On Writing : Script -> Novel by Samantha Bryans

Samantha Bryans

Script -> Novel

I'm usually writing scripts, but I've decided to take a try at a novel. I thought it would be a bit challenging to make the switch but I would get used to it. I was wrong. It's WAY harder than I thought. So now I'm writing the script first and then going to try to "translate" it to novel format. Anyone else here make the switch? Was it difficult? What were your methods?

Aray Brown

Screenplays and novels are two different animals. I did it the other way around. I wrote a book and decided to write the script (not my first try though) i used the novella as a blueprint. If you've never written a novel before, it is hard. Have you tried writing an outline?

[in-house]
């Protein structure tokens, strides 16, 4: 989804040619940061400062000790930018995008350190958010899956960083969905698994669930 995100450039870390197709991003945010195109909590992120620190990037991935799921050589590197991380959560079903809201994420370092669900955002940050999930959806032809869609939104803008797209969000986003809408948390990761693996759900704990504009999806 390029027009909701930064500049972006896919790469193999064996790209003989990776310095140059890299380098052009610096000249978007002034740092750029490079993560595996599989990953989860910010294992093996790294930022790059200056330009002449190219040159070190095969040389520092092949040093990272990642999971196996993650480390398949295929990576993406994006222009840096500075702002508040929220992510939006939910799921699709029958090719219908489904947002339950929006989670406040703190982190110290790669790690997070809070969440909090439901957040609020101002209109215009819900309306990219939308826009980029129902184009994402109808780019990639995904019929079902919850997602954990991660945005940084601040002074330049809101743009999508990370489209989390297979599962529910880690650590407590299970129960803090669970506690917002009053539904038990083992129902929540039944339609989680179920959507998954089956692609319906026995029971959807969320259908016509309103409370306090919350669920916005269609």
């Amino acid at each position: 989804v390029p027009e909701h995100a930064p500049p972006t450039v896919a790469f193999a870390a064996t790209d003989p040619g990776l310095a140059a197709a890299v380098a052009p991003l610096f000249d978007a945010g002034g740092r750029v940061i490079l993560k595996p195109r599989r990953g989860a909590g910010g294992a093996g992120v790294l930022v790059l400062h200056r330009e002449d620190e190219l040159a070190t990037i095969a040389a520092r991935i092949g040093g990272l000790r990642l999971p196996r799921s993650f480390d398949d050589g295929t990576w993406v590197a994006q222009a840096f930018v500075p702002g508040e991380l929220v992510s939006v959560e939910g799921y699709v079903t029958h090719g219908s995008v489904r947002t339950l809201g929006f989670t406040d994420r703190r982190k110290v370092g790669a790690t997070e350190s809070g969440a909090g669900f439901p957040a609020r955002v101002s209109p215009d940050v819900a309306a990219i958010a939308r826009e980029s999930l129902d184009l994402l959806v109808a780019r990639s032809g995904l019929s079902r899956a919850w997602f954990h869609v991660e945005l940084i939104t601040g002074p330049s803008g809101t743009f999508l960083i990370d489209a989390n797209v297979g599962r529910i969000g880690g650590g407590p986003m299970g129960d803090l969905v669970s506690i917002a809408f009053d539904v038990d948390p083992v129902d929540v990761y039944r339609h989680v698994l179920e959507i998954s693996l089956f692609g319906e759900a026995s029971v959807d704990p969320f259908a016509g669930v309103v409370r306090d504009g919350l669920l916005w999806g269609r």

Matt Crockford

I feel your pain! I started adapting a screenplay of mine into a Novel and it's hard! Much more difficult but i have found it seriously rewarding and fun ☺ i would say, work out if you want a book or script and then just go with that. Agree that a Basic outline is the way to go

Samantha Bryans

I always start with my characters and I did that as I always do. And then I did start an outline, but I don't think in chronological order so I tend to write scenes and then reorder them later and fill in the gaps. It's been an adventure.

Ben Trebilcook